[ir-i-pres-uh-buh l]


incapable of being repressed or restrained; uncontrollable: irrepressible laughter.

Origin of irrepressible

First recorded in 1805–15; ir-2 + repressible
Related formsir·re·press·i·bil·i·ty, ir·re·press·i·ble·ness, nounir·re·press·i·bly, adverb Unabridged Based on the Random House Unabridged Dictionary, © Random House, Inc. 2019

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British Dictionary definitions for irrepressible



not capable of being repressed, controlled, or restrained
Derived Formsirrepressibility or irrepressibleness, nounirrepressibly, adverb
Collins English Dictionary - Complete & Unabridged 2012 Digital Edition © William Collins Sons & Co. Ltd. 1979, 1986 © HarperCollins Publishers 1998, 2000, 2003, 2005, 2006, 2007, 2009, 2012

Word Origin and History for irrepressible

1767, from assimilated form of in- (1) "not, opposite of" + repressible (see repress).

Increase of population, which is filling the States out to their very borders, together with a new and extended network of railroads and other avenues, and an internal commerce which daily becomes more intimate, is rapidly bringing the States into a higher and more perfect social unity or consolidation. Thus, these antagonistic systems are continually coming into closer contact, and collision results.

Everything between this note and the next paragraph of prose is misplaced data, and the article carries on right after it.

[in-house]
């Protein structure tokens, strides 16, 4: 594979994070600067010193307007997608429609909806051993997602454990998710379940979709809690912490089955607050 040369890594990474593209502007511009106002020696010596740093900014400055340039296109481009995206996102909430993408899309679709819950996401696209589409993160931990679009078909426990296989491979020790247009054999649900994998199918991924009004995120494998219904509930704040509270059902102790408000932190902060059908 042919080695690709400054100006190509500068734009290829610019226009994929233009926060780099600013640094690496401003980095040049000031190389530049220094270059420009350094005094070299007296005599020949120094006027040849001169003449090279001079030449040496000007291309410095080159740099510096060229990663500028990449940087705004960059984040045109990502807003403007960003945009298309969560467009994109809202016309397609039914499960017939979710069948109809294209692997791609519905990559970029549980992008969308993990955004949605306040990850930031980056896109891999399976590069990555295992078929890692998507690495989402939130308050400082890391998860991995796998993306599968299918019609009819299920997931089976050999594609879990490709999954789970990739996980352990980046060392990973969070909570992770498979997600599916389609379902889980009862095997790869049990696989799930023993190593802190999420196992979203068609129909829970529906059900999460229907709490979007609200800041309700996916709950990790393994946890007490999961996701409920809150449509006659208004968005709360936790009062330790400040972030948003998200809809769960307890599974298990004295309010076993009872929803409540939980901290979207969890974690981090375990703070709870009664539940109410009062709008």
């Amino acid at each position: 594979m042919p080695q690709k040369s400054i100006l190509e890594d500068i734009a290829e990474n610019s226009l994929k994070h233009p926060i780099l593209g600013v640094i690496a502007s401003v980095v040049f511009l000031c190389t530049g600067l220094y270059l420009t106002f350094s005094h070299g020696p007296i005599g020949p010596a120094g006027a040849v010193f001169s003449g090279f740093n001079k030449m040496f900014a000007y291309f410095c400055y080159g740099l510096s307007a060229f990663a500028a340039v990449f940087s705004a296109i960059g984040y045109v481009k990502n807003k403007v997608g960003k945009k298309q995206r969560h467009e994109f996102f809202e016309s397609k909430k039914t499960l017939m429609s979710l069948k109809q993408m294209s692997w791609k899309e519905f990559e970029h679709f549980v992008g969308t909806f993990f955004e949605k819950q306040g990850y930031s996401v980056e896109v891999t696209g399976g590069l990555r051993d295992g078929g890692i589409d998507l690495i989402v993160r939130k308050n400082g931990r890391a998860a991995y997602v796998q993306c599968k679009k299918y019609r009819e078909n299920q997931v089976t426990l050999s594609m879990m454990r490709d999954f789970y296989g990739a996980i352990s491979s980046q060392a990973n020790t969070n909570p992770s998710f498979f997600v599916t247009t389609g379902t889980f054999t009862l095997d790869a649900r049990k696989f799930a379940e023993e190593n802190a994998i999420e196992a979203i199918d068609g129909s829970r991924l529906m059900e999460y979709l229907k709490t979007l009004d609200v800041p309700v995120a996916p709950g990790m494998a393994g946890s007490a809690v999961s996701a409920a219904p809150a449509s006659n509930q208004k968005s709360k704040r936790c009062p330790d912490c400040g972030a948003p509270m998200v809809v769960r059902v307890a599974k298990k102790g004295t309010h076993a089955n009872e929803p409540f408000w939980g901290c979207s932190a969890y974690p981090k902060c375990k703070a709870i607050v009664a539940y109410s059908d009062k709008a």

Shall I tell you what this collision means? They who think that it is accidental, unnecessary, the work of interested or fanatical agitators, and therefor ephemeral, mistake the case altogether. It is an irrepressible conflict between opposing and enduring forces, and it means that the United States must and will, sooner or later, become either entirely a slaveholding nation, or entirely a free-labor nation. [William H. Seward, speech at Rochester, N.Y., Oct. 2, 1858]

Related: Irrepressibly.

Online Etymology Dictionary, © 2010 Douglas Harper